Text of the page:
“[I]t’s not what anyone expected from the golden-armed redhead on opening day.” — Mary Kay Cabot on Brandon Weeden
“I did not see a guy that was starry-eyed. Not at all. … I’m not discouraged at all.” — Pat Shurmur on Brandon Weeden
“Aw, man, I gotta get out of Cleveland. I gotta get out of Cleveland.” — Michael Vick on Cleveland
If you wondered how the Eagles finished 8-8 last season despite a roster supposedly loaded with talent, or if you wondered what coaching tree Pat Shurmur was plucked from, you’re wondering less after watching Philly average over 5 yards per carry yesterday with one of the league’s best running backs (even with three plays of 10+ yards called back on penalties), yet insist on calling 60 pass plays to 23 runs. After the Browns pulled within four points in the third quarter, the Eagles went three straight series without a single rushing attempt, resulting in two three-and-outs and a throw by Michael Vick straight into the arms of D’Qwell Jackson, who returned the interception for a touchdown. This kind of imbalance in play calling is something Eagles fans have been “lament[ing] for over a decade,” and here’s Philly head coach Andy Reid’s response to the latest round of complaints:
“We thought we saw some things there for the pass game. They were giving us some coverages that we thought we could take advantage of. We hit the one before the half and thought we could come back and get them again there.”
Naturally folks want to be excited about a “heroic” performance by the Browns defense, so if you’re following: A heroic defense allows its opponent to gain 456 yards of offense (more than all but one defense in the NFL allowed in Week 1 — i.e., “second worst”), including by getting rolled up for a 90-yard touchdown drive with a six-point lead in the game’s final minutes when a hold would have guaranteed a win. This same heroic defense couldn’t stop the run at all, allowing its opponent to gain more than 5 yards per carry. Yet despite that the heroic defense’s opponent didn’t need to put the ball in the air at all to average a first down every two plays, the opponent’s head coach was so tantalized by some weakness he saw in heroic defense’s pass coverages that he couldn’t resist airing it out even though his quarterback had been playing like an epileptic toddler all afternoon.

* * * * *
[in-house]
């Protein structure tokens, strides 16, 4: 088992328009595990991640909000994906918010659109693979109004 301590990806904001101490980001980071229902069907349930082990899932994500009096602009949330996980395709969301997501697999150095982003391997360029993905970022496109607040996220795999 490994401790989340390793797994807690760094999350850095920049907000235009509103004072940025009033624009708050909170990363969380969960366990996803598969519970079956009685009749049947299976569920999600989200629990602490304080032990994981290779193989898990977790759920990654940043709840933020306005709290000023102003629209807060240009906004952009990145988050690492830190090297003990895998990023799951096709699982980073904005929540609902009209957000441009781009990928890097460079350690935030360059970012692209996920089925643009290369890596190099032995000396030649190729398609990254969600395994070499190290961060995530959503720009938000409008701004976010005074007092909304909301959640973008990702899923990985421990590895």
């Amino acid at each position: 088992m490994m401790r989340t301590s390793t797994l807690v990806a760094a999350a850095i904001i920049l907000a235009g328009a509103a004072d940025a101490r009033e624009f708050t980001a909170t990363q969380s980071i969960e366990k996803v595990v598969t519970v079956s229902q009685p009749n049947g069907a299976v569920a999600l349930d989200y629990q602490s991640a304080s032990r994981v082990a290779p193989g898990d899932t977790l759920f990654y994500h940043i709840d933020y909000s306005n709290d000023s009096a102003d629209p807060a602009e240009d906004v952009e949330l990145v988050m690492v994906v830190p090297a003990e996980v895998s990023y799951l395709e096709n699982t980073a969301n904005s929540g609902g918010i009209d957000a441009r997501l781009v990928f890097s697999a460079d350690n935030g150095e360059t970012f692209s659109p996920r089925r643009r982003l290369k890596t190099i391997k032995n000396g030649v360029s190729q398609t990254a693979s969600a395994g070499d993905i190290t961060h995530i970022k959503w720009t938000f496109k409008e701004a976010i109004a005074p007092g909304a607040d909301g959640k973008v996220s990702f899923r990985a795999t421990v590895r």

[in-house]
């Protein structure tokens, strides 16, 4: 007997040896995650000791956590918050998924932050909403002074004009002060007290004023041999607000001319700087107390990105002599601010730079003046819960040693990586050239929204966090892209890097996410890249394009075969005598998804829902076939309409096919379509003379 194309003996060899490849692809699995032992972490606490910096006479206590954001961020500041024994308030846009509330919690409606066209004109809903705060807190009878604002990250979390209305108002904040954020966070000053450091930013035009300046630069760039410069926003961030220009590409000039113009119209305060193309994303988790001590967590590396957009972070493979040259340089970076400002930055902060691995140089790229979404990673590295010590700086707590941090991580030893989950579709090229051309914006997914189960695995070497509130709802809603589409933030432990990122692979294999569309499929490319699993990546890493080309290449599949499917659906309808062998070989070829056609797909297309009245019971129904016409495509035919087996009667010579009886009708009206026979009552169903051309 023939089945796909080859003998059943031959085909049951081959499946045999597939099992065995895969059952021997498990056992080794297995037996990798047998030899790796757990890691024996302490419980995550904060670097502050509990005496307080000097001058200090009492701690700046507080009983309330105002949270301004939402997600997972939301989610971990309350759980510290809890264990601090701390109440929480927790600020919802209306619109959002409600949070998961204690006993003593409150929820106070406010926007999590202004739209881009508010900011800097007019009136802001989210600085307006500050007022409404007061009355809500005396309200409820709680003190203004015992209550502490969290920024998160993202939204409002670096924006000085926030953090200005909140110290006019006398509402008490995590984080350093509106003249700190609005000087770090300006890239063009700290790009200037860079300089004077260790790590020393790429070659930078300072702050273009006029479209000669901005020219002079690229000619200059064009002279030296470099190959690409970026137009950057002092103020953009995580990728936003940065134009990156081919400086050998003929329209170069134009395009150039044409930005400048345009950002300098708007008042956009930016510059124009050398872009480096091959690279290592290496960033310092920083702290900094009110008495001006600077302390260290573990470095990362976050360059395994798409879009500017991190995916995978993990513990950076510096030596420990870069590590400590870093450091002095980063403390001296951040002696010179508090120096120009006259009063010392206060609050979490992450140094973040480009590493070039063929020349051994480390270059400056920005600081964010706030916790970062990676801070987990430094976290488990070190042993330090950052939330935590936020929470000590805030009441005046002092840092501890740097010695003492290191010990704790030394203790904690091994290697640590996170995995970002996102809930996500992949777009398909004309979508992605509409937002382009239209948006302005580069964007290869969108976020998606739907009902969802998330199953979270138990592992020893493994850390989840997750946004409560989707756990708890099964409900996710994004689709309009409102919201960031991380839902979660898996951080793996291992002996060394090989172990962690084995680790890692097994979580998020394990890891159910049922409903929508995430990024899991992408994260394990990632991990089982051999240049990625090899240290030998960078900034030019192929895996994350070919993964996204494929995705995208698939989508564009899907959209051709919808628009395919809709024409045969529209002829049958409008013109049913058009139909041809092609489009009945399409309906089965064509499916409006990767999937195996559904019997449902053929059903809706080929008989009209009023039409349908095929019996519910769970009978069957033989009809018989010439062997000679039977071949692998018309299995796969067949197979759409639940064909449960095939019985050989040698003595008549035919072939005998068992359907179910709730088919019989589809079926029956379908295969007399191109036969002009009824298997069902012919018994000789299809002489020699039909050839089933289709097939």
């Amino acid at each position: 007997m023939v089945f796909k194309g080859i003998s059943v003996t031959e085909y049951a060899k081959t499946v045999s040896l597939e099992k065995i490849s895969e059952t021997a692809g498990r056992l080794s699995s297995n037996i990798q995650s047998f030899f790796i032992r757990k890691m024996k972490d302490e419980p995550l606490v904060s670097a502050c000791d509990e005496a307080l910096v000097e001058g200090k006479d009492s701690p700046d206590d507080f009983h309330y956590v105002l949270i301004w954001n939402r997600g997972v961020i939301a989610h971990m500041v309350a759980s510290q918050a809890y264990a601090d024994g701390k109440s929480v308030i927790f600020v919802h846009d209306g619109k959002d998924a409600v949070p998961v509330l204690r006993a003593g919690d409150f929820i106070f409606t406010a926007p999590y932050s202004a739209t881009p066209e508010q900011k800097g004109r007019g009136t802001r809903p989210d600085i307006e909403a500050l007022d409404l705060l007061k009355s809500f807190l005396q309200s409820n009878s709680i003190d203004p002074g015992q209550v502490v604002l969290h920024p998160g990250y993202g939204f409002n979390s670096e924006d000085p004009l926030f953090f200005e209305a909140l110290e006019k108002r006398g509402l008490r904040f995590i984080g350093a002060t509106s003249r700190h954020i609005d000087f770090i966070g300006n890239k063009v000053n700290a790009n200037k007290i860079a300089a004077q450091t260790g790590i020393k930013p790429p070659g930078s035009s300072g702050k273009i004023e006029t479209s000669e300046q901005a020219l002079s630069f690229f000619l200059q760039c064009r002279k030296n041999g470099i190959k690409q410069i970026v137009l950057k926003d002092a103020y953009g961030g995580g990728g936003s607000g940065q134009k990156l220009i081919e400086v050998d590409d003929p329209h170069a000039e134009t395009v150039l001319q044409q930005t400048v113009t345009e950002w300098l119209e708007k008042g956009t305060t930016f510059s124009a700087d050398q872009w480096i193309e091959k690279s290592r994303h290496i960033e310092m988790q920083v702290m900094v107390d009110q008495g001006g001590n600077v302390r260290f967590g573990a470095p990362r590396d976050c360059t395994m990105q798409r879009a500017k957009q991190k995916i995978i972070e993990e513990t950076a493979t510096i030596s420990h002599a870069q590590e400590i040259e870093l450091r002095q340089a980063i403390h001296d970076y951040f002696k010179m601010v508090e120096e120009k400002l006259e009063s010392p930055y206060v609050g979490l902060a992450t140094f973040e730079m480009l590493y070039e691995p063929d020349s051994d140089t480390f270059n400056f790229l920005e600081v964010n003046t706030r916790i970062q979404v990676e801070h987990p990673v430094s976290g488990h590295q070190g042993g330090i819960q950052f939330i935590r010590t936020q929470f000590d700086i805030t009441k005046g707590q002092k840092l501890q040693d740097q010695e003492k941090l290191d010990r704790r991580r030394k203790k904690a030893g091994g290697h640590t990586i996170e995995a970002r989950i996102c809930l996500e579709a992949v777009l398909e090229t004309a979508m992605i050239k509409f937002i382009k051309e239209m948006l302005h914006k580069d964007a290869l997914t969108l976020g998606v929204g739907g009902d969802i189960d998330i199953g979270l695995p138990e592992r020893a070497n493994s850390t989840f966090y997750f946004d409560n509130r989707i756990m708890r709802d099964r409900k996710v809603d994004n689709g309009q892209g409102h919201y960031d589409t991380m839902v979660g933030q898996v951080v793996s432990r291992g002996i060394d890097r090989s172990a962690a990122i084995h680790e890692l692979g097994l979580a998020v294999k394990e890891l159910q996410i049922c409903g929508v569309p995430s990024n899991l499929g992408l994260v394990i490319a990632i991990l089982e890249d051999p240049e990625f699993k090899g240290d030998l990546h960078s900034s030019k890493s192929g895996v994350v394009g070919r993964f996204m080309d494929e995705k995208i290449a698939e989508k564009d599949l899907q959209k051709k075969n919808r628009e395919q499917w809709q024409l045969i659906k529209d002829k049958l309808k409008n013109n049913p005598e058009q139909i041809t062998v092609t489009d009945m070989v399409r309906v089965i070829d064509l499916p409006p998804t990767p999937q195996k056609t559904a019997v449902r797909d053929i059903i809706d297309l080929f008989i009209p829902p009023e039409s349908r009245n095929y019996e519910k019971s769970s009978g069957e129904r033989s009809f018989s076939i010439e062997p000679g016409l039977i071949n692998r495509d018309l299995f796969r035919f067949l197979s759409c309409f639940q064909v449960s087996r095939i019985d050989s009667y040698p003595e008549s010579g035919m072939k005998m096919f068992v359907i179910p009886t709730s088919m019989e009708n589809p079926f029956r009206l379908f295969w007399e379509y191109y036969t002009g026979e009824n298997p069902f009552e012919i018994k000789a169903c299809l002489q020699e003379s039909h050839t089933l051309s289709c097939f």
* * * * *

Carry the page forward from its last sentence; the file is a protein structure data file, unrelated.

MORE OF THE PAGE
So it’s not just that remotely sober play calling by Reid would have resulted in an Eagles blowout, it’s that even a D-minus performance by Vick probably would have, too. Which isn’t to say the Browns shouldn’t be congratulated for mostly catching the ball when Vick threw it to them.
If you didn’t see it yourself and don’t want to take it from us, here’s Zac Jackson at Fox Sports Ohio: “Vick threw into double and triple coverage all day.”
And here’s Andrew Kulp at The 700 Level: “[On two of Vick's four interceptions, he] twice had a comfortable pocket, made a bad read, and proceeded to throw right into coverage.” [Another one of the picks bounced off of Jeremy Maclin's hands right into Joe Haden's.]
Cf., Mary Kay Cabot at the Plain Dealer: “[T]he ball-hawking crew picked off Michael Vick four times[!!!!!!!!!]”
Oh, hey, Brandon Weeden. Good luck finding a worse performance by a Browns quarterback in history, and note that Pat Shurmur isn’t discouraged at all, because he’s not allowed to be. Which is sure to continue to play well in the Browns locker room.
The good news about yesterday is that we saw what people mean when they talk about how hard it is for a team to finish 0-16 in the NFL. There will inevitably be those weeks when your opponent will do everything they can to give you the game like the Eagles did yesterday. The bad news is that the Browns still couldn’t take advantage, and 0-16 is as much in play as ever. Andy Reid won’t be the only one to see some coverages to take advantage of on yesterday’s tape.